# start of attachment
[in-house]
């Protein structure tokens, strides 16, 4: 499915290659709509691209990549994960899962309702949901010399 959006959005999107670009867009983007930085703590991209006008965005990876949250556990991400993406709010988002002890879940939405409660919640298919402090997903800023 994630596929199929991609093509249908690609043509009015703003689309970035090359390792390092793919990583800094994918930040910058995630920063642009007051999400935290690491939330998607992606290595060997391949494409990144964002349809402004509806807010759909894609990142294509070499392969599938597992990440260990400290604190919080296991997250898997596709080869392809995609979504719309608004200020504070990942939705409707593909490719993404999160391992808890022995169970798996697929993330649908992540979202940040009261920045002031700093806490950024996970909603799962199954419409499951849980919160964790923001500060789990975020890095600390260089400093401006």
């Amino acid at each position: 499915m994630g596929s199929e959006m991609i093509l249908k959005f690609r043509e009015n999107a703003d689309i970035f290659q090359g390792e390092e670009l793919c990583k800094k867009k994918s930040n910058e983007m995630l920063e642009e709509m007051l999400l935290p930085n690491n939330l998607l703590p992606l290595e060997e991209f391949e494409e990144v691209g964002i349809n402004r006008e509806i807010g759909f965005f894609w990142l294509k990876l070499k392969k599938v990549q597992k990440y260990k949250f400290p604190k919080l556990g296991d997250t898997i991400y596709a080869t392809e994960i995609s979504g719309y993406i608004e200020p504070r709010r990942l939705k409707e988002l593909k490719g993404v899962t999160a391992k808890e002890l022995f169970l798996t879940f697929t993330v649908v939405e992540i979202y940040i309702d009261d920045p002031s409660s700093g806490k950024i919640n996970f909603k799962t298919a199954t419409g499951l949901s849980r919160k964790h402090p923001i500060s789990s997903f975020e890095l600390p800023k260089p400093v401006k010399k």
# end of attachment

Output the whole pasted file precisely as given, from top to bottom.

[in-house]
């Protein structure tokens, strides 16, 4: 499915290659709509691209990549994960899962309702949901010399 959006959005999107670009867009983007930085703590991209006008965005990876949250556990991400993406709010988002002890879940939405409660919640298919402090997903800023 994630596929199929991609093509249908690609043509009015703003689309970035090359390792390092793919990583800094994918930040910058995630920063642009007051999400935290690491939330998607992606290595060997391949494409990144964002349809402004509806807010759909894609990142294509070499392969599938597992990440260990400290604190919080296991997250898997596709080869392809995609979504719309608004200020504070990942939705409707593909490719993404999160391992808890022995169970798996697929993330649908992540979202940040009261920045002031700093806490950024996970909603799962199954419409499951849980919160964790923001500060789990975020890095600390260089400093401006």
């Amino acid at each position: 499915m994630g596929s199929e959006m991609i093509l249908k959005f690609r043509e009015n999107a703003d689309i970035f290659q090359g390792e390092e670009l793919c990583k800094k867009k994918s930040n910058e983007m995630l920063e642009e709509m007051l999400l935290p930085n690491n939330l998607l703590p992606l290595e060997e991209f391949e494409e990144v691209g964002i349809n402004r006008e509806i807010g759909f965005f894609w990142l294509k990876l070499k392969k599938v990549q597992k990440y260990k949250f400290p604190k919080l556990g296991d997250t898997i991400y596709a080869t392809e994960i995609s979504g719309y993406i608004e200020p504070r709010r990942l939705k409707e988002l593909k490719g993404v899962t999160a391992k808890e002890l022995f169970l798996t879940f697929t993330v649908v939405e992540i979202y940040i309702d009261d920045p002031s409660s700093g806490k950024i919640n996970f909603k799962t298919a199954t419409g499951l949901s849980r919160k964790h402090p923001i500060s789990s997903f975020e890095l600390p800023k260089p400093v401006k010399k």